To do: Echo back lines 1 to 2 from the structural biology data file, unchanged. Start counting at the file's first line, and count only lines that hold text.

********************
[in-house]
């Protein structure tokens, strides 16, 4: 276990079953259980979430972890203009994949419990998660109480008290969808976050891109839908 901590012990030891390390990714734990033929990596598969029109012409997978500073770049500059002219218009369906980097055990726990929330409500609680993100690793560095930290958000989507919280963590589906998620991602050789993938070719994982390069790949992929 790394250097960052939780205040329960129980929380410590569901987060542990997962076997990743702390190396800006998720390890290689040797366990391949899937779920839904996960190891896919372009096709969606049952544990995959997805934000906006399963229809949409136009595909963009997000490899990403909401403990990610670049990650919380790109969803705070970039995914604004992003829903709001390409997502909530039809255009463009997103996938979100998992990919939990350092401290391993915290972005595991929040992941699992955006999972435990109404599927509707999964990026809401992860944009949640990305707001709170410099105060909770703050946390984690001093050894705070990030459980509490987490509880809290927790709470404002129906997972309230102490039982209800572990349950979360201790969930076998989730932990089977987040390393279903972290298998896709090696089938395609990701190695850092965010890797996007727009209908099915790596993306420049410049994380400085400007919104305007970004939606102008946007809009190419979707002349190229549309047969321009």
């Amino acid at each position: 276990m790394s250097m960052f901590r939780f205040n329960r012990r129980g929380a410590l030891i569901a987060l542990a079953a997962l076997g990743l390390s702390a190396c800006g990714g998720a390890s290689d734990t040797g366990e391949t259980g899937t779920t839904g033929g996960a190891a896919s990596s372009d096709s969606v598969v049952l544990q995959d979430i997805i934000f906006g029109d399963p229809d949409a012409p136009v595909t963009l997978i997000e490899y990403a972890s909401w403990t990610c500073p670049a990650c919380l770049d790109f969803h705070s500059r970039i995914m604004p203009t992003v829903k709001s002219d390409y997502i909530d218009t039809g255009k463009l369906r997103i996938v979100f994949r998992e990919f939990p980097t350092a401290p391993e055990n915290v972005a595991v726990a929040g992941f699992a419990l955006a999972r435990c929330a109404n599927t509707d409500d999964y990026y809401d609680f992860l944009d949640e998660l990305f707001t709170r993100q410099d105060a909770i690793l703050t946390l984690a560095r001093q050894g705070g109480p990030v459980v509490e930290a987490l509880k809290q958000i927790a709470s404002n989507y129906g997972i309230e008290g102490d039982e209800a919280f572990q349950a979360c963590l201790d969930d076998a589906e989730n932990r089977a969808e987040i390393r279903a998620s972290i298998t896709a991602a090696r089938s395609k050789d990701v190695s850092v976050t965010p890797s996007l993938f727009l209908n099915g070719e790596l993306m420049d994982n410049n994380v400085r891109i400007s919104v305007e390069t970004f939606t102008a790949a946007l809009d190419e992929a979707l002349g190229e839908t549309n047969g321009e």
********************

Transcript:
[in-house]
């Protein structure tokens, strides 16, 4: 276990079953259980979430972890203009994949419990998660109480008290969808976050891109839908 901590012990030891390390990714734990033929990596598969029109012409997978500073770049500059002219218009369906980097055990726990929330409500609680993100690793560095930290958000989507919280963590589906998620991602050789993938070719994982390069790949992929 790394250097960052939780205040329960129980929380410590569901987060542990997962076997990743702390190396800006998720390890290689040797366990391949899937779920839904996960190891896919372009096709969606049952544990995959997805934000906006399963229809949409136009595909963009997000490899990403909401403990990610670049990650919380790109969803705070970039995914604004992003829903709001390409997502909530039809255009463009997103996938979100998992990919939990350092401290391993915290972005595991929040992941699992955006999972435990109404599927509707999964990026809401992860944009949640990305707001709170410099105060909770703050946390984690001093050894705070990030459980509490987490509880809290927790709470404002129906997972309230102490039982209800572990349950979360201790969930076998989730932990089977987040390393279903972290298998896709090696089938395609990701190695850092965010890797996007727009209908099915790596993306420049410049994380400085400007919104305007970004939606102008946007809009190419979707002349190229549309047969321009």